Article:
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‘Crazy, Not Insane’ review: Controversial HBO doc asks if people are born evil

What makes some people kill?

Crazy, Not Insane is a true crime documentary in the strictest sense of the term. Documentarian Alex Gibney follows the career and work of Dr. Dorothy Otnow Lewis. Dr. Lewis is a pioneering psychiatrist whose views on serial killers and the death penalty have led controversy, mockery, and acclaim.

The running theme of the HBO documentary is whether people are born evil or if it is something that is a product of upbringing. Dr. Lewis was one of the first psychiatrists on a large scale to argue that killers were not inherently evil. To that end, she would travel the country and appear in court cases testifying on behalf of the defense. This led to derision from colleagues and while others thought she sought to justify murder. Eventually, it also saw a change in the way some looked at serial killers.

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Crazy, Not Insane explores Lewis’ theories through a series of archival footage and audio recordings. These moments are disturbing and fascinating to watch. Witnessing serial killers channel supposed “alters” will lead to a mixture of questions and reactions. After the initial shock, it is hard not to wonder what is real and what is an act.

This leads to the big philosophical question of the documentary. Are these killers sick or evil – and no matter the answer, should they just be judged for their actions? (For her part, Dr. Lewis feels they should be punished for their crimes. She just disagrees with the death penalty.) Due to Dr. Lewis‘s involvement,  Crazy, Not Insane takes a stance.  Wisely it does not try to answer any questions, however.

Opposing views are presented many times during the film. Park Dietz is a forensic psychiatrist who has sat on the opposing side of the some of the cases Dr. Lewis has been involved in. He considers some of her findings a “hoax”. The final moments of Crazy, Not Insane spectacularly demonstrate the documentary’s commitment to truth. Gibney makes the brave decision to show that even though Dr. Lewis may have been ahead of the curve, this does not mean she is infallible.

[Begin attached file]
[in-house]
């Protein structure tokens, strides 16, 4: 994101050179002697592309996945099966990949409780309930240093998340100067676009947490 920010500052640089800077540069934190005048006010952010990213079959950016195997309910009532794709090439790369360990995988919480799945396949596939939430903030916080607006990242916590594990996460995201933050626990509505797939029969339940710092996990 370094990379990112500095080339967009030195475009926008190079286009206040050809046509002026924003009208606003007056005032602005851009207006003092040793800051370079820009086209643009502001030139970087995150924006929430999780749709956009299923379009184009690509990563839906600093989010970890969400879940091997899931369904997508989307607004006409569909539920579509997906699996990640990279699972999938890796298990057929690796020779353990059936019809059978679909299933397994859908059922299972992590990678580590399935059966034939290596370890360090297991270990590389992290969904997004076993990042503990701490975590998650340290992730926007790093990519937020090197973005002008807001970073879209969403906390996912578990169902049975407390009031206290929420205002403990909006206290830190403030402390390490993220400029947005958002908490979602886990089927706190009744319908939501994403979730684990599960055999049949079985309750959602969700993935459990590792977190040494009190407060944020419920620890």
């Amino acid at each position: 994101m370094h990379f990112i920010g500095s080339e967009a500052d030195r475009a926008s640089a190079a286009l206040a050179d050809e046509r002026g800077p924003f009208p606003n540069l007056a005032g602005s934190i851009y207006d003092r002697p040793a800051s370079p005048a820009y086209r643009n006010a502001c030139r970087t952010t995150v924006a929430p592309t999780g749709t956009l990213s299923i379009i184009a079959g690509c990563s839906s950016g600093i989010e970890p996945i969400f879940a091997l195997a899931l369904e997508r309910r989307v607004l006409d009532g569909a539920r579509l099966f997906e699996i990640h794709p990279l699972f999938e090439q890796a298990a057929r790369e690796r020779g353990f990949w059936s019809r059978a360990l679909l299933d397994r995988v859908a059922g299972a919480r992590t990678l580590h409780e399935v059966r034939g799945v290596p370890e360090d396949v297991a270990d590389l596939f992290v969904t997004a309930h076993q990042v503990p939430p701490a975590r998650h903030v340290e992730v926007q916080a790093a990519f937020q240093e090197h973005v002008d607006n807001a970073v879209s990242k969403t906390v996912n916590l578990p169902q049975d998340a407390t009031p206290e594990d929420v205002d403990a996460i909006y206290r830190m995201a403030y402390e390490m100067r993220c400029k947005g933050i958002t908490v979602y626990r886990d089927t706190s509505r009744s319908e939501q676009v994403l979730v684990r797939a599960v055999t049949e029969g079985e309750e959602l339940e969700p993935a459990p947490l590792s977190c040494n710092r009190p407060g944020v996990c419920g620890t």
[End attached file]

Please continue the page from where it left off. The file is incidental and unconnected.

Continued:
Arguably, the two biggest moments of Crazy, Not Insane come towards the end. The first is an interview Dr. Lewis had with Sam Jones, an executioner. It is a revealing talk that demonstrates the similarities between a serial killer who murders random people and someone who executes convicted murderers. In the most shocking moment, the Jones shows of a series of paintings he has done after each time he has “zapped“ a prisoner.

The documentary ends with Dr. Lewis’ final interview with notorious serial killer Ted Bundy. Dr. Lewis had a series of interviews with Bundy over the years he was incarcerated. Before his execution in 1989, he asked to speak with Dr. Lewis.

Bundy asked to speak with Dr. Lewis since she was not interested in the lurid aspects of his crimes. She was more intrigued in the why as opposed to the how in regards to his acts. This leads to a startling revelation regarding Bundy’s childhood. This all leads to the finale of Crazy, Not Insane which validates the rights and wrongs of science while asking more questions about the constructs of good and evil created by society.

Murder most moist 

‘Crazy, Not Insane’ review: Controversial HBO doc asks if people are born evil
Crazy, Not Insane
It is a question that will be argued forever. Are people born evil or a product of their upbringing? This powerful documentary makes a case for one while also examining people's fascination with death.
Reader Rating0 Votes
Powerful interview footage
A look at killers that is never seen
Great animated scenes
Filled with gallows humor

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